Carbon Credits: Do They Really Impact Emissions?
Carbon credits can be bought by businesses, to represent the removal of emissions from our environment. But do these credits really lower their impact?
It’s no secret that we need to lower emissions — millions of tonnes of CO2 are released into the atmosphere annually, by the U.S. alone. This is the issue that carbon credits are trying to address.
Carbon credits essentially allow both businesses and individuals to offset their emissions by investing in different environmental projects. These credits are meant to represent the removal of carbon dioxide from the atmosphere. But it’s not as straightforward as it seems.
So, how exactly does a carbon credit work?
There are two main markets for carbon credits: compliance and voluntary.
The compliance market is where the government gives companies a set amount of carbon credits. These credits can be traded amongst companies.
A voluntary market is where carbon credits can be purchased and sold. They aim to make up for the emissions businesses produce, by funding projects that remove carbon dioxide from our environment.
Projects can include planting trees, supporting sustainable agriculture, investing in renewable energy, and more.
Sounds nice, right? Well, it’s complicated.
One of the main problems with carbon credits in the voluntary market is that they lack regulation. Sometimes it’s unclear how much emissions are actually being reduced, or if they’re being reduced at all.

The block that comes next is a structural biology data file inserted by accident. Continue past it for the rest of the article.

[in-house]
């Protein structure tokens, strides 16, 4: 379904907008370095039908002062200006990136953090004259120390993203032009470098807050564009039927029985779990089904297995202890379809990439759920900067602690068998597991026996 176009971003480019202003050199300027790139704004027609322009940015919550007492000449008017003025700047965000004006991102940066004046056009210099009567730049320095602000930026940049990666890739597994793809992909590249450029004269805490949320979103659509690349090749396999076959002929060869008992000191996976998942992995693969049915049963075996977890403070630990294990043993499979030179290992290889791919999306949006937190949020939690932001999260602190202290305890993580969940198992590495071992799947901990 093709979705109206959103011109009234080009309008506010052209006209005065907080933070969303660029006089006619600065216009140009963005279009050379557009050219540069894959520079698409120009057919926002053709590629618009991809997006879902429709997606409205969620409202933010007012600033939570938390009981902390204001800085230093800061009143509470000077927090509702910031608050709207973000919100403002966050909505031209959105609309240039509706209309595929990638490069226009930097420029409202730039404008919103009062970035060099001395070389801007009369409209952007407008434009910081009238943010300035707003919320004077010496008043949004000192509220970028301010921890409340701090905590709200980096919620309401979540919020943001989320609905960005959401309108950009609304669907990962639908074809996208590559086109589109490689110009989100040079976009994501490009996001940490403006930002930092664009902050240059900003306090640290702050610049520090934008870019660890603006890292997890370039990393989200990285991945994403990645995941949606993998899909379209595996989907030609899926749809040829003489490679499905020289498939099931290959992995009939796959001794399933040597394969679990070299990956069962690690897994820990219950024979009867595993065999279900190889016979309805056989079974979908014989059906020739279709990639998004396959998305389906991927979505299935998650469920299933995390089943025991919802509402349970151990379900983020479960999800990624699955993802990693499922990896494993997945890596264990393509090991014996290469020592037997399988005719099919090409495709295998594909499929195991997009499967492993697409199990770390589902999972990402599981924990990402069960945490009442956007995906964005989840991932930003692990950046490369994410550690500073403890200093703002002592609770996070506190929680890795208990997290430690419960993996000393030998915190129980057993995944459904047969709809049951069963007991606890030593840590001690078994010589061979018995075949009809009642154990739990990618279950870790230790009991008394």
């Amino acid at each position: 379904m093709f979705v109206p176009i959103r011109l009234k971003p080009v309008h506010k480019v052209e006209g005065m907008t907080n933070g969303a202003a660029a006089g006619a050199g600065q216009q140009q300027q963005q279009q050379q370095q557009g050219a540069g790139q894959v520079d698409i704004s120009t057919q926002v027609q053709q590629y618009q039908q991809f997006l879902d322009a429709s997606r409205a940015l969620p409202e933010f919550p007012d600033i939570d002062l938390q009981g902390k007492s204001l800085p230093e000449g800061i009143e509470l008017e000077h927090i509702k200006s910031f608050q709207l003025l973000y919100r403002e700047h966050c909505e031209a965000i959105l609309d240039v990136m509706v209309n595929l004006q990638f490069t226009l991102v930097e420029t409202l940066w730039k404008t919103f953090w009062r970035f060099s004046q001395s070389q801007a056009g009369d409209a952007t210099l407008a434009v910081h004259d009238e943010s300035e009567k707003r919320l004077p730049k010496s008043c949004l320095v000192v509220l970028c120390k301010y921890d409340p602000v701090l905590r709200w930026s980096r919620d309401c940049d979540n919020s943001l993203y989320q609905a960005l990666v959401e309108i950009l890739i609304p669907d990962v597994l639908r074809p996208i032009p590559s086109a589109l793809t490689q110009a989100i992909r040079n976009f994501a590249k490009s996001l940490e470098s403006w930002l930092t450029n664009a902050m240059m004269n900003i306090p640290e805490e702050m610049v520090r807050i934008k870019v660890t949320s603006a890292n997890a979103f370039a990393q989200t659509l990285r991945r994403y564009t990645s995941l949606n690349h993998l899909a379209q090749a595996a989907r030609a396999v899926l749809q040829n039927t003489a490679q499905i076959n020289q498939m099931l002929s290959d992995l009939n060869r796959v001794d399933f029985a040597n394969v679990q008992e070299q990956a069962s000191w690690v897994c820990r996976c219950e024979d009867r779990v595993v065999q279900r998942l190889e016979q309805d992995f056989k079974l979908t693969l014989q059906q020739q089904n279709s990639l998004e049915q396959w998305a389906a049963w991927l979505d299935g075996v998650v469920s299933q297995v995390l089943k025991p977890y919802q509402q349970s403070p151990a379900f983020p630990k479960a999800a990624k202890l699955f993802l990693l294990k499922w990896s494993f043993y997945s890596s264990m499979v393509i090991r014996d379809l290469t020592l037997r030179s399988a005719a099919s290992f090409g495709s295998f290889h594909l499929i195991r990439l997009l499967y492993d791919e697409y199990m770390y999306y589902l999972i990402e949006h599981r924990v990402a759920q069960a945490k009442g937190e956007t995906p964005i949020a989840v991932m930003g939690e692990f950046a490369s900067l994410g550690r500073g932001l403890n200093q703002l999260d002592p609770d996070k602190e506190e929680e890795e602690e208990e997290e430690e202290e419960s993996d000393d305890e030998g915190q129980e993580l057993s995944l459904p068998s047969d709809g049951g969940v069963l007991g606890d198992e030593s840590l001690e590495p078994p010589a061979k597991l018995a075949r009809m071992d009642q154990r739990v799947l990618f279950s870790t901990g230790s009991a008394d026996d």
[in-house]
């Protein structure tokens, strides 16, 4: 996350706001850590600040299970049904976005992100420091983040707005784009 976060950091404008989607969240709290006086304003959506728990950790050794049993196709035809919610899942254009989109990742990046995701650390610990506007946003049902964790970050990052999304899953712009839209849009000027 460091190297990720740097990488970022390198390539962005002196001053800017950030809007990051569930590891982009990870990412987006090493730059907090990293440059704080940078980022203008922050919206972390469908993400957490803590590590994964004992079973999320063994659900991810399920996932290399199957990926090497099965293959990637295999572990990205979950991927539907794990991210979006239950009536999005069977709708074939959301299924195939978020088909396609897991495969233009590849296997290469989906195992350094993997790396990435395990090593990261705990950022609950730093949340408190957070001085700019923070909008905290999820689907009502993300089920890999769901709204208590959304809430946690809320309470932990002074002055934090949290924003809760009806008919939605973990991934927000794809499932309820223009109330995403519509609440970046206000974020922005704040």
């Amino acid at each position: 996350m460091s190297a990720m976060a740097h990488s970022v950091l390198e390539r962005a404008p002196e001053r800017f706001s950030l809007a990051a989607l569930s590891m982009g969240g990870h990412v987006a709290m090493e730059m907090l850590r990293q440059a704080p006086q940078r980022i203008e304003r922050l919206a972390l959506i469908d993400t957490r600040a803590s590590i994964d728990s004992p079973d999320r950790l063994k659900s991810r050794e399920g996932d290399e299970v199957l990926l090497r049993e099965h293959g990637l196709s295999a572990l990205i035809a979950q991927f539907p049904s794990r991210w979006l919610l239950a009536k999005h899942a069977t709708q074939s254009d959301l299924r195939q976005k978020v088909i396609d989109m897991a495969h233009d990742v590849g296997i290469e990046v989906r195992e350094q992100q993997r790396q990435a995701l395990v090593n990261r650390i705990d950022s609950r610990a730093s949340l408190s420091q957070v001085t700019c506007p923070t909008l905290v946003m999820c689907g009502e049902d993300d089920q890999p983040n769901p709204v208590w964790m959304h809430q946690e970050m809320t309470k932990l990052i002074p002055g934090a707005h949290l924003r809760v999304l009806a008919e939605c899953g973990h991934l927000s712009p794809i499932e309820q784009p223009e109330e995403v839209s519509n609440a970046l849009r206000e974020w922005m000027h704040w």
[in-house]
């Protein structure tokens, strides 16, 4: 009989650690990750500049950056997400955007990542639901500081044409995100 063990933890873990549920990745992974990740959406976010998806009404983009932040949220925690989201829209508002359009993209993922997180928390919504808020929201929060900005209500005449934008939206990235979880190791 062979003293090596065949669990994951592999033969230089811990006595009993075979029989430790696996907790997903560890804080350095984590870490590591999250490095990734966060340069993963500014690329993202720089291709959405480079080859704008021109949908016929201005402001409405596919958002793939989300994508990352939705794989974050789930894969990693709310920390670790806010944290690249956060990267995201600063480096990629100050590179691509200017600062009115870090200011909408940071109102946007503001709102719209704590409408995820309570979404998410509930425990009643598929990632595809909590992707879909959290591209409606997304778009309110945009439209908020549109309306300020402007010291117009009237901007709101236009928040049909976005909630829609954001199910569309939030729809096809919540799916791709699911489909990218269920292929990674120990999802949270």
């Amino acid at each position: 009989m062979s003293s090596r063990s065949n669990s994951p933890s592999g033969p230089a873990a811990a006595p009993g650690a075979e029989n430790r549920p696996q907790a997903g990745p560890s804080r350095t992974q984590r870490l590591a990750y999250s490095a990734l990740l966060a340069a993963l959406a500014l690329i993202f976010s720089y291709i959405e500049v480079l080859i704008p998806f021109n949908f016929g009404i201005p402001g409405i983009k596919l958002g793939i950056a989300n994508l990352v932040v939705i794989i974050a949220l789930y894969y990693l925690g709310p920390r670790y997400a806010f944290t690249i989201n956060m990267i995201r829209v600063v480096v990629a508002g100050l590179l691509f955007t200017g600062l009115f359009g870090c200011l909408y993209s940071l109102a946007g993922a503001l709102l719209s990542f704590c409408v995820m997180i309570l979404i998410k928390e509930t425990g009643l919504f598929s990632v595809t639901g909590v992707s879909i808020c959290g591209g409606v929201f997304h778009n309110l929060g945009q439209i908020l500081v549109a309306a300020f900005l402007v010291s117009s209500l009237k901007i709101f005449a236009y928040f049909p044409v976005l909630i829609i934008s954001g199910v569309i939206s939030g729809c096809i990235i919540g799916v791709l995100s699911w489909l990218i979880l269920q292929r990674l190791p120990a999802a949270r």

As explained by NBC, corporations can simply offset their emissions without actually reducing them or they can invest in projects that were already planned.
NBC goes on to give the example of the World Cup and how in this case, carbon credits didn’t really help the environment at all.
“FIFA bought credits to help offset emissions from the World Cup in Brazil. But soon after, the trees were cut down. The project was suspended in 2018 after more trees were logged than all the credits sold,” the article stated.
This is why a number of critics and environmentalists alike call the use of carbon credits greenwashing. A company that is using these credits might seem more eco-friendly than others, but in reality, they aren’t having any positive impact on the environment. Classic.
Can carbon credits be improved as a concept?
Carbon credits aren’t totally a lost cause, but they certainly have a long way to go.
If we can develop programs that improve the integrity of the credits, that would be a strong start. Having ways to track projects and accurately measure emission reductions could be useful strategies for bettering carbon credits.
But until then, there are other ways we can help lower emissions.
There are a lot of simple ways we can lower our environmental footprint. Eating a plant-based diet, walking or biking instead of driving, and investing in more sustainable items.
Most importantly, we can vote. Voting and becoming involved in our communities can have a large impact. Things like building more parks, conserving land, protecting wildlife, and decreasing pollution are all things we can show our support for on a local level.
By electing government officials that support green policies, we can ensure that having a healthy environment will be prioritized.